On December 16, there was a coordinated protest across 36 cities in the world observing a “Global Day of Rage”. Chitra Palekar, one of the interveners in Koushal on behalf of the parents of LGBT persons, said: “What is overwhelming is the huge support from heterosexual couples in the form of emails and phone calls after the judgment came out. My advice to all parents whose children are gay or lesbian would be to ignore the courts and nosy neighbours and stand by your children.”
Jagmati Sangwan, general secretary of the All India Democratic Women’s Association (AIDWA), said: “How can you keep talking about India’s unity in diversity and then not accord basic rights to a section of the population?” Jagmati Sangwan recounted her fight for justice for a woman athlete in her college days whose medal was taken away on the grounds that her gender could not be determined.
With civil society taking almost a united stand on the issue, the options before the political parties appeared limited. The Congress seemed to indicate that it would push Parliament for legislation to overturn the verdict. However, with the winter session of Parliament being adjourned sine die and with a slew of Bills remaining pending, it seemed unlikely that this would be on top of the priority list of the government despite its homilies on the issue. A few Congress Ministers at the Centre, including Kapil Sibal and P. Chidambaram, expressed their disappointment with the judgment.
United Progressive Alliance chairperson Sonia Gandhi urged Parliament to “uphold the constitutional guarantee of life and liberty to all citizens of India, including those directly affected by this judgment”. She said “the High Court had wisely removed an archaic, repressive and unjust law that infringed on the basic human rights enshrined in our Constitution”.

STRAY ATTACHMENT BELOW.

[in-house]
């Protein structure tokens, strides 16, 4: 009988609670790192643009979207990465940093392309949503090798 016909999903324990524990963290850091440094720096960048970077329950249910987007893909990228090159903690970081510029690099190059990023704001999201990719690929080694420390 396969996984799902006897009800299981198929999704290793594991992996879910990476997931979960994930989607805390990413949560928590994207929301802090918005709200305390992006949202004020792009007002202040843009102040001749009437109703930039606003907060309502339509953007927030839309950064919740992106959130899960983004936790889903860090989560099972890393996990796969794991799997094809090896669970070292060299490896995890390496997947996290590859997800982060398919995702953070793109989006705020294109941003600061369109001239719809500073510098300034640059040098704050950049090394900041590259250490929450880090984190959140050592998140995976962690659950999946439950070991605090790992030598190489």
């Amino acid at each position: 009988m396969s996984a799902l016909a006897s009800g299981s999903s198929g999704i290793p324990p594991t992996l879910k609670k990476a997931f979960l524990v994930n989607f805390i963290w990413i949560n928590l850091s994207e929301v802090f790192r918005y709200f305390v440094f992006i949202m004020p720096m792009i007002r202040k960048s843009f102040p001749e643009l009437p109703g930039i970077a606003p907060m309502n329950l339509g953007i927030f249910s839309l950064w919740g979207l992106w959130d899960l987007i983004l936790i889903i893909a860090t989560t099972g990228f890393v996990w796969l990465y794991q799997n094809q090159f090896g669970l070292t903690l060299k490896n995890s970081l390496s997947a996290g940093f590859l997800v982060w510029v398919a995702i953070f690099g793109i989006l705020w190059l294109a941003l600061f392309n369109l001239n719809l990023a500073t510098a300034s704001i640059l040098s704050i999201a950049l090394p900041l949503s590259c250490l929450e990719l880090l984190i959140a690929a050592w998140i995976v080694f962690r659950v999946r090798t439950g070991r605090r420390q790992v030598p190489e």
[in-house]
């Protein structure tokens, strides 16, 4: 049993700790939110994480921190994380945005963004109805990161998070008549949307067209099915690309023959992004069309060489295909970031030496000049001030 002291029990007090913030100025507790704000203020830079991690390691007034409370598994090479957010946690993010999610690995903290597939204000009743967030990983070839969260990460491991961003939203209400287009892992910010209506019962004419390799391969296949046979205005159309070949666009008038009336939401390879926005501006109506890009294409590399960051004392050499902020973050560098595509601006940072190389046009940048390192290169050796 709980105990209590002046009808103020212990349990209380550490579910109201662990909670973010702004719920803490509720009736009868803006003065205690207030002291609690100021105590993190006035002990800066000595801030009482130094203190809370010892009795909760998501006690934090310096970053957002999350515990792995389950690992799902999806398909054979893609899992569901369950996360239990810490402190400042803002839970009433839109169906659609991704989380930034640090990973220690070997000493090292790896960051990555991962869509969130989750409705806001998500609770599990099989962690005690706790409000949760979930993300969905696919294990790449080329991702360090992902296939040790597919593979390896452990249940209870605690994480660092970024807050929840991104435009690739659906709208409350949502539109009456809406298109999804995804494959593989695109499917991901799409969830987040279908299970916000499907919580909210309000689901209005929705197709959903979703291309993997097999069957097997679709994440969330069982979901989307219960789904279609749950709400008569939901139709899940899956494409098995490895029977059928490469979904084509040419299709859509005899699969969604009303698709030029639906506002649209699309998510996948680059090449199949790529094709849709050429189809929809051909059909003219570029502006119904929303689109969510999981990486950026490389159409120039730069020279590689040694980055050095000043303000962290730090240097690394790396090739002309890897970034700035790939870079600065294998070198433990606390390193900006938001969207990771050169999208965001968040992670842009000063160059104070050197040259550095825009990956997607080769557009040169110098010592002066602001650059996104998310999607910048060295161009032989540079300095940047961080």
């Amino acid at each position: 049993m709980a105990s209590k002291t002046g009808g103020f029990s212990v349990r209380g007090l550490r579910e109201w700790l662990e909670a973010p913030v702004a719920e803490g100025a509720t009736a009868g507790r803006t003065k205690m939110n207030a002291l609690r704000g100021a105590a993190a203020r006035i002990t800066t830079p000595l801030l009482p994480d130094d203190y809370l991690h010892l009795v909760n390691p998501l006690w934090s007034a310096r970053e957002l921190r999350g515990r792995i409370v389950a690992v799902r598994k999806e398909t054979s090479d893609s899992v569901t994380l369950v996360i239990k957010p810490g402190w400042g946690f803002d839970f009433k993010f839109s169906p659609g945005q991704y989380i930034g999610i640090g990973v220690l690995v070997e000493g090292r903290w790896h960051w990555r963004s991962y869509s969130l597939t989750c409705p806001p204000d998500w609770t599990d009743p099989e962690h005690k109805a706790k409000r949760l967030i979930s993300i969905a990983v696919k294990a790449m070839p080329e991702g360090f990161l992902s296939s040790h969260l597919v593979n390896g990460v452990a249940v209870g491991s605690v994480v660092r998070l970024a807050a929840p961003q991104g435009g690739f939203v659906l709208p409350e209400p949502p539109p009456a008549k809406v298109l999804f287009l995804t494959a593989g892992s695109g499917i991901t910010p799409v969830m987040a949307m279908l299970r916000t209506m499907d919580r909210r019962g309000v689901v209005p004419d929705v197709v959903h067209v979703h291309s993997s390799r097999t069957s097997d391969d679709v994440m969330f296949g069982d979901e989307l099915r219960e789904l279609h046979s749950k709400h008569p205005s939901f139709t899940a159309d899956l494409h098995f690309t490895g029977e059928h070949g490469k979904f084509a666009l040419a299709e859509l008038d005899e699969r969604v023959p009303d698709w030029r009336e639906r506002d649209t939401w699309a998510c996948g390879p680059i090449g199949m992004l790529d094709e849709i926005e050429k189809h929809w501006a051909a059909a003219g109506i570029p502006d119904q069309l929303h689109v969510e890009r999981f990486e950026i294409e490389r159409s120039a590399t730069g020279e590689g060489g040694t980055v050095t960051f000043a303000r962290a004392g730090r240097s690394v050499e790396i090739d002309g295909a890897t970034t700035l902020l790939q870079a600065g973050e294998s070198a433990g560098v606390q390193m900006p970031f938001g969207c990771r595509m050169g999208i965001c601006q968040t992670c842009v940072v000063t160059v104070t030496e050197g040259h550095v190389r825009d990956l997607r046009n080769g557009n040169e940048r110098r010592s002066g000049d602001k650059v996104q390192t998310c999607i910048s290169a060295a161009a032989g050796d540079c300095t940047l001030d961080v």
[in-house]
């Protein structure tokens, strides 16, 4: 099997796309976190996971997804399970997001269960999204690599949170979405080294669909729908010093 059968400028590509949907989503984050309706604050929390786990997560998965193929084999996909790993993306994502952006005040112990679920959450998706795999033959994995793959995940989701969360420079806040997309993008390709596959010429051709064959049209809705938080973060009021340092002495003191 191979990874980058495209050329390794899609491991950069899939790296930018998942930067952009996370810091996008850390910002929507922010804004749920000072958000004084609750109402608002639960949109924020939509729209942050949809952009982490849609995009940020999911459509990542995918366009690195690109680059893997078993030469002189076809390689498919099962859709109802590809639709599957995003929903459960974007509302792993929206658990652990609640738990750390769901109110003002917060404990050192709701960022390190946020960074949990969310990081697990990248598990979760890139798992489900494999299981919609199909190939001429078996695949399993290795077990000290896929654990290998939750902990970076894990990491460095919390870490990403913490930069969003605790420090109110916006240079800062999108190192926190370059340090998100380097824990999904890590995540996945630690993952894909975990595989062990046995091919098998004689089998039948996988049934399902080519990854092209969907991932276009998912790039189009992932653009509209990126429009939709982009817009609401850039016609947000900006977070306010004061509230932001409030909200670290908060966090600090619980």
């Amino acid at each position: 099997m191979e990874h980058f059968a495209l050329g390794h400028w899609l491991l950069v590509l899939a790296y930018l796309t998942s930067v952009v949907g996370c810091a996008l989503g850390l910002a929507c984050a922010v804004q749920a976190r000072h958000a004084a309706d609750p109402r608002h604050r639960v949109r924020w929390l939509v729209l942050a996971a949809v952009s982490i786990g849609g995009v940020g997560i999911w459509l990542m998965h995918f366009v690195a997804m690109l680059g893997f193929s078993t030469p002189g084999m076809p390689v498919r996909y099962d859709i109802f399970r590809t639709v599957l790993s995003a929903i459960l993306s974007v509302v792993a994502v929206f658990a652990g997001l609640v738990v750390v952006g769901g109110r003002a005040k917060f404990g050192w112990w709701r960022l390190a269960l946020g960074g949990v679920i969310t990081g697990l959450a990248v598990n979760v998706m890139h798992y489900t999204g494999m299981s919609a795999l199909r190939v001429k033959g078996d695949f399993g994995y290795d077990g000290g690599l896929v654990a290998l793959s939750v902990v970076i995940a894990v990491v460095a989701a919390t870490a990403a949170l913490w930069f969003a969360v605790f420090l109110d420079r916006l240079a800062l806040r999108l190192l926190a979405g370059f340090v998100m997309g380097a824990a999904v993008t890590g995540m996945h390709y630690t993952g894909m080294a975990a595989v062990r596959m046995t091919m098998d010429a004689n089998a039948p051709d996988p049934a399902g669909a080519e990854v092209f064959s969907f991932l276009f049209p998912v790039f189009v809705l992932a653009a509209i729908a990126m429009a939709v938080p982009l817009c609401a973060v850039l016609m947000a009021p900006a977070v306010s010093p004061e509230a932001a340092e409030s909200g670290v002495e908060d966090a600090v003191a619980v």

Congress vice-president Rahul Gandhi said: “My personal view is that these are matters of personal freedom. I think I would agree more with the High Court. I think these matters should be left to individuals. These are their choices. The country is known for its freedom of expression.”
The BJP, after remaining silent in the immediate aftermath of the order, spoke in different voices. If Sushma Swaraj, Leader of the Opposition in the Lok Sabha, reserved her view to be expressed at an all-party meeting on the issue, party president Rajnath Singh described homosexuality as unnatural and ruled out extending support to the abrogation of Section 377. The party’s prime ministerial candidate and Gujarat Chief Minister Narendra Modi, too, maintained silence over the issue.
Brinda Karat, former Rajya Sabha member of the Communist Party of India (Marxist), described the Supreme Court order as wrong, emphasising that sexual relations that were consensual could not be criminal. AIDWA, of which Brinda Karat is a patron, expressed its deep disappointment with the judgment and said it was shocking that “in spite of the Union of India (along with the petitioners) arguing in favour of a reading down of Section 377, the Supreme Court has upheld this draconian and discriminatory Section”.
While the Trinamool Congress, the Janata Dal (United), and the Aam Aadmi Party criticised the judgment, the Samajwadi Party supported it. Other parties such as the All India Anna Dravida Munnetra Kazhagam and the Dravida Munnetra Kazhagam maintained a studied silence on the matter. Clearly, the voices of protest against the judgment are loud and clear, while signs of support for it are muted. The situation, therefore, is conducive to reform of Section 377 without any compunction.
By forcing political parties and civil society groups to take a stand in favour of the human rights of sexual minorities, the Singhvi judgment might well have unwittingly contributed to greater awareness about the need for a legal regime that safeguards their interests and mitigates the societal prejudice and grounds for discrimination against them. This offers a ray of hope for those disillusioned by the judgment and its consequences. The Supreme Court cannot be oblivious to this subtle shift in public opinion when it is called upon to review the Singhvi judgment in the near future.